Led by Tulo, Rockies power way past D-backs

Shortstop homers, hits two of team's six doubles; Morneau goes deep

Led by Tulo, Rockies power way past D-backs

PHOENIX -- For the first time this season, Rockies manager Walt Weiss flipped Troy Tulowitzki and Carlos Gonzalez in the batting order, batting them third and fourth, respectively, on Monday night in an 8-5 bashing of the D-backs at Chase Field.

The move worked its magic for Tulowitzki, at least, who was on base five times with two doubles, a homer, a pair of walks and three RBIs.

"It did well for today," Tulowitzki said after the Rockies raised their record to 15-12, pulling them within half a game of the first-place Giants in the National League West. "I've done it before. I think every once in awhile he flip-flops. With a lefty [Wade Miley] on the mound, I think that's why today I hit third."

Weiss explained before the game that he wanted to take some pressure off Gonzalez by dropping him back a notch in the batting order. It had the desired effect in the first inning when the left fielder combined with Tulowitzki for back-to-back doubles, Gonzalez being thrown out at third trying to stretch after knocking in only his third run since April 12.

But on the evening, Gonzalez went 1-for-5 and remained in a miserable slump. He's 2-for-19 during the first four games of this six-game trip and 8-for-59 (.136) with no homers and three RBIs in his last 15 games. He also hasn't homered since April 11.

"Right now I'm in a battle mode," Gonzalez said. "Things are not going the way I want to. But it's part of the game. All I've got to do is be patient, keep playing and as long as I'm healthy it's good."

Gonzalez said the hand he injured last year is just fine. He acknowledged, though, that he has been suffering some tendinitis in his left knee.

"But that's not enough to keep me out," he said. "And I'm not going to use that as excuse."

The remainder of the lineup certainly didn't struggle against Miley and the last-place D-backs, whose record dropped to 8-21 for a .276 winning percentage, both marks the worst in the Major Leagues. They are 2-14 at home, including their two-game Opening Series against the Dodgers in Australia.

Tulowitzki's average shot up to .366 with his prodigious offensive evening, which included his sixth homer of the season. Justin Morneau smashed a two-run shot, also his sixth. Add their five doubles and the Rockies socked seven extra-base hits among the 10 hits they accrued against Miley, who also surrendered seven runs in six innings and was tagged with his first loss against the Rockies. He went into the game 7-0 with a 2.52 ERA vs. Colorado.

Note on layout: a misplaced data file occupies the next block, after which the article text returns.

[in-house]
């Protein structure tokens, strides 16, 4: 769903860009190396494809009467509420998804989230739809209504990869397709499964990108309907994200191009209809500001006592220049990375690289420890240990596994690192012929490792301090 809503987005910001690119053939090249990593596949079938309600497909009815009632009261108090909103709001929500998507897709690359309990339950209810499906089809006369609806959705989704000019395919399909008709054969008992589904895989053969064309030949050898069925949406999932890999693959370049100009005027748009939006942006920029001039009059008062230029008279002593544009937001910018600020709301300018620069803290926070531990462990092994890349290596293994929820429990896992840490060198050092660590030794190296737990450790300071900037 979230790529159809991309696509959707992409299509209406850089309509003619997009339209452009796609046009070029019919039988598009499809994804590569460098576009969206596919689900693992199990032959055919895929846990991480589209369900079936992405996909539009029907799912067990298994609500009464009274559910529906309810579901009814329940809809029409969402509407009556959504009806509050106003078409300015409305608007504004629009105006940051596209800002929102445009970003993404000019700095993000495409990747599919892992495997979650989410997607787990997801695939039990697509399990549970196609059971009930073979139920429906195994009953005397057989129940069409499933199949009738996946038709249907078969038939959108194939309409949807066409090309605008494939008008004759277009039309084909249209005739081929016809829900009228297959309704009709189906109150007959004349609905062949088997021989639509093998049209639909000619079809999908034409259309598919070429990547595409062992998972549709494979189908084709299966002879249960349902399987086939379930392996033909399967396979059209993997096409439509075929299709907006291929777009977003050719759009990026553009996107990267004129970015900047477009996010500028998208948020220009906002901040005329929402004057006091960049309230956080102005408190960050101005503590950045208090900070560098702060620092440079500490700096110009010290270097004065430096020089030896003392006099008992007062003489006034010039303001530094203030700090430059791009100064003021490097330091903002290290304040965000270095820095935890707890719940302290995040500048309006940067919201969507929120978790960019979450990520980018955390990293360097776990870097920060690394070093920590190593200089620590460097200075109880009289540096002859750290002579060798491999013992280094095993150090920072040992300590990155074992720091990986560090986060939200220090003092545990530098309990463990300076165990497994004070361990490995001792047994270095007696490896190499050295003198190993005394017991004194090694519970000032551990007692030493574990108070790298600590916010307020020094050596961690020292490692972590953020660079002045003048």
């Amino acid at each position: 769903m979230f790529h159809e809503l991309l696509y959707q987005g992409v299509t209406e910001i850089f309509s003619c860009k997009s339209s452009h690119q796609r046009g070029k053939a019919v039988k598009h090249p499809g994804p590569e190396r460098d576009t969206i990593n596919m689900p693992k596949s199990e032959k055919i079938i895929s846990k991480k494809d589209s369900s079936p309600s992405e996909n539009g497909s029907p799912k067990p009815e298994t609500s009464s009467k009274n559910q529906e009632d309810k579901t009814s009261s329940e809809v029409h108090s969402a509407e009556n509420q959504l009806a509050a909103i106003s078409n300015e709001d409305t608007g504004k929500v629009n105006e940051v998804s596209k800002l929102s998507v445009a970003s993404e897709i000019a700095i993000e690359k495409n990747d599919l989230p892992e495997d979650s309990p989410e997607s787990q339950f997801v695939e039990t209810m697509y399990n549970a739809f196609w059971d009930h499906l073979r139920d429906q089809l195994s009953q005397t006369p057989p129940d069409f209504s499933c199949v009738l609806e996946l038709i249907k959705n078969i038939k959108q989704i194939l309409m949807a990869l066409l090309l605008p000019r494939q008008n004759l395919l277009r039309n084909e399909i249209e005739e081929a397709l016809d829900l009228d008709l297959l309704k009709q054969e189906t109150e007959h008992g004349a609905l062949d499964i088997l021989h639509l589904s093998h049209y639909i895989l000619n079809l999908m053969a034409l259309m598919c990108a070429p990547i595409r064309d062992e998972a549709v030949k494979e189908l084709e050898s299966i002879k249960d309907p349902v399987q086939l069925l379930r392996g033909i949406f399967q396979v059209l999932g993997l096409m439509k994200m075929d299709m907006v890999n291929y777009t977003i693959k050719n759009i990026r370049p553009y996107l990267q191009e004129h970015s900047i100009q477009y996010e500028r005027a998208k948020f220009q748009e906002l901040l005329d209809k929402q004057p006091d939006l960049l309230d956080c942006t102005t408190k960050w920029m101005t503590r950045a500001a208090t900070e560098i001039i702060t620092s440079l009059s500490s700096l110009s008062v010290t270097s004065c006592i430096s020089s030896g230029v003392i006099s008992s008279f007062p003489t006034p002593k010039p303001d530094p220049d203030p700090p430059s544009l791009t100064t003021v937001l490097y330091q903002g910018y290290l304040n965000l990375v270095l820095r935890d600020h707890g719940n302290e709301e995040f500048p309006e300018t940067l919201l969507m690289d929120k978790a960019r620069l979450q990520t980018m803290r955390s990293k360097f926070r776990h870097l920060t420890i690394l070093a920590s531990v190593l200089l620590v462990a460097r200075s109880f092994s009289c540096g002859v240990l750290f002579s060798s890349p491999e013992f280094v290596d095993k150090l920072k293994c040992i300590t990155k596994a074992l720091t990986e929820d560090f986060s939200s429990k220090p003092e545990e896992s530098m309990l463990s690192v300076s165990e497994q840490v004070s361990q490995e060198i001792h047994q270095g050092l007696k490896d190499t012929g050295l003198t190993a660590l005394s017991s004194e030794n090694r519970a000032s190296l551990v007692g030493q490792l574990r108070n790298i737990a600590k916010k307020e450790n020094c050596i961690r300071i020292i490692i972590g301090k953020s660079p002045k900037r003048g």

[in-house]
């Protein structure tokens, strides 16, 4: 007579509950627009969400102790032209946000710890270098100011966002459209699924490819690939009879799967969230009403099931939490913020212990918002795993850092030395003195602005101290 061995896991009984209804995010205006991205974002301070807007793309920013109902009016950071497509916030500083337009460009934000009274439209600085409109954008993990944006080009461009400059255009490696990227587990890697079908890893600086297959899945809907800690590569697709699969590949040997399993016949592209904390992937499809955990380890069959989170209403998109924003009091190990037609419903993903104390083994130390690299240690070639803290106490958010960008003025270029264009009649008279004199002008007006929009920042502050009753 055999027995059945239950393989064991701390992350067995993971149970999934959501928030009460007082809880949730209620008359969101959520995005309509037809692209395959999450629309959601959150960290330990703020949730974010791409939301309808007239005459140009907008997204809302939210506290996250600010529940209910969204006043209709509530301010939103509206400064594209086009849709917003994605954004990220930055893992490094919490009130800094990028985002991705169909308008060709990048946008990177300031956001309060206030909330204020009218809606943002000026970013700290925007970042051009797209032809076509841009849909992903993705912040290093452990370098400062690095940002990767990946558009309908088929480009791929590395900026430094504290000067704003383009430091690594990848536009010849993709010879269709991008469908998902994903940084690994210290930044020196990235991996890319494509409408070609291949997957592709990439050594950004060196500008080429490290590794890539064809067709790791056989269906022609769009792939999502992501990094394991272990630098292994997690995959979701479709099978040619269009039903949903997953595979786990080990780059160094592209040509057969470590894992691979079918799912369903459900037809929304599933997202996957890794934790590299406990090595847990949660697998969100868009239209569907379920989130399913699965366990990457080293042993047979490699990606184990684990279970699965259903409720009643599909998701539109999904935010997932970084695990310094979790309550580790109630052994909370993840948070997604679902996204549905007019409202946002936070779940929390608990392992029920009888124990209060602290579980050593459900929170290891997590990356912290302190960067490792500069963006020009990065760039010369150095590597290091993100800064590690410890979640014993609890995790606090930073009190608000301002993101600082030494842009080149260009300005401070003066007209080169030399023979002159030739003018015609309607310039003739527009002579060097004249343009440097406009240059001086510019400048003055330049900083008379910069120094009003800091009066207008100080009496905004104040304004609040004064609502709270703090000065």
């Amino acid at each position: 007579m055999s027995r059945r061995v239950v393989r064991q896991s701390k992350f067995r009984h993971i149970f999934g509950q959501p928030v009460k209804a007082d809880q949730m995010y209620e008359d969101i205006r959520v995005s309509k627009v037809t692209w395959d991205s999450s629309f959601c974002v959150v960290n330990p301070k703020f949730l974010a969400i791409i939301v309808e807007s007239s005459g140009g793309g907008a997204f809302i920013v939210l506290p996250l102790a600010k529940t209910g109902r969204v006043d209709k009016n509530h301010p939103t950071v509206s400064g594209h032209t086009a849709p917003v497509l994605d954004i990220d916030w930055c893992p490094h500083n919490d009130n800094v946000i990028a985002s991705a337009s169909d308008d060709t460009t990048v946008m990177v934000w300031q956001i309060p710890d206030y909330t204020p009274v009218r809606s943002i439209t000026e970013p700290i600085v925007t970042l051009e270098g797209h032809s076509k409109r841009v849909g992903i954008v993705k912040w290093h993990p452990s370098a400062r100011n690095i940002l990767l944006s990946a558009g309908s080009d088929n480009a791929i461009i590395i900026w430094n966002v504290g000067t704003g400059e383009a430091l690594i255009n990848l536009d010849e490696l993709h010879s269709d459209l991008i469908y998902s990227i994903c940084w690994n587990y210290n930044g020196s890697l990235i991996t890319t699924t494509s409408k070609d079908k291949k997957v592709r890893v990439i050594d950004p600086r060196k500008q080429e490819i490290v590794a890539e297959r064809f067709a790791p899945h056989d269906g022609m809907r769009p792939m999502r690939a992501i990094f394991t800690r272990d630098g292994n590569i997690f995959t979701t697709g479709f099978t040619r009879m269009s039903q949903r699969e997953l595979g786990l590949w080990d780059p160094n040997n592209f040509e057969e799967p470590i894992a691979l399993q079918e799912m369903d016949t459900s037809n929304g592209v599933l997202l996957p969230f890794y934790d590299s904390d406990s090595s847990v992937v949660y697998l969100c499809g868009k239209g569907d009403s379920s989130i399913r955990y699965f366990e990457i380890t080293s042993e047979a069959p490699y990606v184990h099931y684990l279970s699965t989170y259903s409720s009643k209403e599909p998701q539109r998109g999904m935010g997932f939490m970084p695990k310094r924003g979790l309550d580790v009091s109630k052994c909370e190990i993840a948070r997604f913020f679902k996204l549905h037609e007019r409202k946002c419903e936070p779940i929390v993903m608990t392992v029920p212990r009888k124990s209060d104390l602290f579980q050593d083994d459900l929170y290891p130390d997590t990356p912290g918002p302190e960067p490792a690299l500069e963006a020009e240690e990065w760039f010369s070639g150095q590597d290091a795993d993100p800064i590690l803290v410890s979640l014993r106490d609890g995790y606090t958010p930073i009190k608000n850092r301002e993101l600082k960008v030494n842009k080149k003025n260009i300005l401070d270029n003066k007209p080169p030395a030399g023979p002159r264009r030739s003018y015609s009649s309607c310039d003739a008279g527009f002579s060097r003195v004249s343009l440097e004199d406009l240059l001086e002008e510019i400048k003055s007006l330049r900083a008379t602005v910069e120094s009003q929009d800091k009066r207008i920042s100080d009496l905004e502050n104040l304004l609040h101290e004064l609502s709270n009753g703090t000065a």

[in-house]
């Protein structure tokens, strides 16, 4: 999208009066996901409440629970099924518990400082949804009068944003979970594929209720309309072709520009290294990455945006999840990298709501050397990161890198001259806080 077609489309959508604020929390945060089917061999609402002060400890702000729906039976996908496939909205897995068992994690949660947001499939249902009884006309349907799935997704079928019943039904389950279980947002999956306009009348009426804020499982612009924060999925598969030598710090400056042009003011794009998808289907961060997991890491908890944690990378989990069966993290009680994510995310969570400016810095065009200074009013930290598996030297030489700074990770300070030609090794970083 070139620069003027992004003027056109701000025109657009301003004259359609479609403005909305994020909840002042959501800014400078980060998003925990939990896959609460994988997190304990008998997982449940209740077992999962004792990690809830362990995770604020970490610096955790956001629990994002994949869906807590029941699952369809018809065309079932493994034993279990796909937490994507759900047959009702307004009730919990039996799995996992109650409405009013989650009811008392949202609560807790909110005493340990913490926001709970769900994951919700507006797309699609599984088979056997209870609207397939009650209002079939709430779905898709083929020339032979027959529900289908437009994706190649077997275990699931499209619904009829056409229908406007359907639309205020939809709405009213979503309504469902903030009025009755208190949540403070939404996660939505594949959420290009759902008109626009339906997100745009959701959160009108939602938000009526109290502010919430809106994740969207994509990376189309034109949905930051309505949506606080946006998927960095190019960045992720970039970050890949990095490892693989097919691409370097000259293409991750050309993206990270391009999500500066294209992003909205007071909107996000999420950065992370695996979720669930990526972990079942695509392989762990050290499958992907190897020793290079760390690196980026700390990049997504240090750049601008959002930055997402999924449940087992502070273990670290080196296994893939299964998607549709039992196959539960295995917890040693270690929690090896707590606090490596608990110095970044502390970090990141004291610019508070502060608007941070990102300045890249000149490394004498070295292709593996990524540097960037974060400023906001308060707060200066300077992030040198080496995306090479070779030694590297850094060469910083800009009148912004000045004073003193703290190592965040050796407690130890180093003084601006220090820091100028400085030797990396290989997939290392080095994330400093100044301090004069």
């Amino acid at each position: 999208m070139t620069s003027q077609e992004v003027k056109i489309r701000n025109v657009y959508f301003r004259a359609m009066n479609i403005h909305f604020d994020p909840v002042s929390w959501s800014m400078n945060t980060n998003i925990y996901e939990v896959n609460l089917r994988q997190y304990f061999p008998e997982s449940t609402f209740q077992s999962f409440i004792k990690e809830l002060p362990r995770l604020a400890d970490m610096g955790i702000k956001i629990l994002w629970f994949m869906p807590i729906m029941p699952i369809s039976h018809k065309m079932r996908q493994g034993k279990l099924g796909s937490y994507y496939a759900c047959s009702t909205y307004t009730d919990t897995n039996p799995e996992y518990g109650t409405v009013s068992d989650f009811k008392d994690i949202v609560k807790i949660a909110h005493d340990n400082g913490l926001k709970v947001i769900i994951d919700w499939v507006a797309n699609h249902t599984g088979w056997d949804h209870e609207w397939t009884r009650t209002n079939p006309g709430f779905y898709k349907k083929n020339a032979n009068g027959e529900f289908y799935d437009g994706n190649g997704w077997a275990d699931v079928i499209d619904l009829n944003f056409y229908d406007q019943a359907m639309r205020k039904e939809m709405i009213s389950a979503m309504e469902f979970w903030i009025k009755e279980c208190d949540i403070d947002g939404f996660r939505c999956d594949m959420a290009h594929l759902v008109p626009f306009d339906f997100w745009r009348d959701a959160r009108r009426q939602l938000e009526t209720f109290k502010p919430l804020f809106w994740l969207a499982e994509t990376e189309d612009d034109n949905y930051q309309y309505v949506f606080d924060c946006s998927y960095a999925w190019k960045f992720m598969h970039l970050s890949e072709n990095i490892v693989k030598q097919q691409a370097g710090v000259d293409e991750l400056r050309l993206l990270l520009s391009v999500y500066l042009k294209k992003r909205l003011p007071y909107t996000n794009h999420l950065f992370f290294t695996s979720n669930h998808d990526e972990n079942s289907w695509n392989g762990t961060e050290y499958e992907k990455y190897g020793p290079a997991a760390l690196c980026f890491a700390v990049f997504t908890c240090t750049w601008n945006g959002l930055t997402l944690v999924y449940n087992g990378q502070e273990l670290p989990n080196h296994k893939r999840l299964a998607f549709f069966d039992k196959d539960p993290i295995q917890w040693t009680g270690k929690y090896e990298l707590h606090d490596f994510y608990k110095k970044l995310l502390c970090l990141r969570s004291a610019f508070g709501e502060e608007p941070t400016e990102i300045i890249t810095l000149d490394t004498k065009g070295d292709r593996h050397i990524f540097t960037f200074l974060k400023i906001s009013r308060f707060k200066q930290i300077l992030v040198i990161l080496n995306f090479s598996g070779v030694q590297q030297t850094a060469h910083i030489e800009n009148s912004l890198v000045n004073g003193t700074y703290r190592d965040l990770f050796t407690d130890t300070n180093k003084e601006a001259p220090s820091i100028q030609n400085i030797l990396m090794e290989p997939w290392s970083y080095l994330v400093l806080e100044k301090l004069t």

The Rockies finished with six doubles in all and 12 hits against four D-backs pitchers.

"We got out-battled," D-backs manager Kirk Gibson said about his beleaguered team. "Those guys, you look up and down the board at their averages, we knew coming into the game they were swinging the bat well."

Among other Colorado offensive feats, Nolan Arenado's double to lead off the fourth extended his hitting streak to 18 games, the longest this season in Major League Baseball. Morneau's homer extended his streak to 12 games, the second-longest active streak.

Arenado also played spectacular defense at third base, eating up grounders far to his left and right, particularly a double-play hopper off the bat of Aaron Hill in the seventh inning he snared to his left and that Weiss said was not an easy play.

"It might have looked like it, but it wasn't," Weiss said.

Before the game, Weiss waxed eloquently about Arenado's defensive skills. Pairing with Tulowitzki at short, one would be hard pressed to find a better left side of the infield in the Majors.

"He's won some games with his defense, he changes some games with his defense," Weiss said. "I'm careful not to make comments as strong as this one, but he's the best I've ever seen. I've never seen anybody like him."

That's no small statement considering as a shortstop himself, Weiss played beside Carney Lansford in Oakland, Vinny Castilla in Colorado and Chipper Jones in Atlanta.

"Again, I'm careful not to overstate things, but he's an amazing third baseman," Weiss said.

Barry M. Bloom is a national reporter for MLB.com and writes an MLBlog, Boomskie on Baseball. Follow @boomskie on Twitter. This story was not subject to the approval of Major League Baseball or its clubs.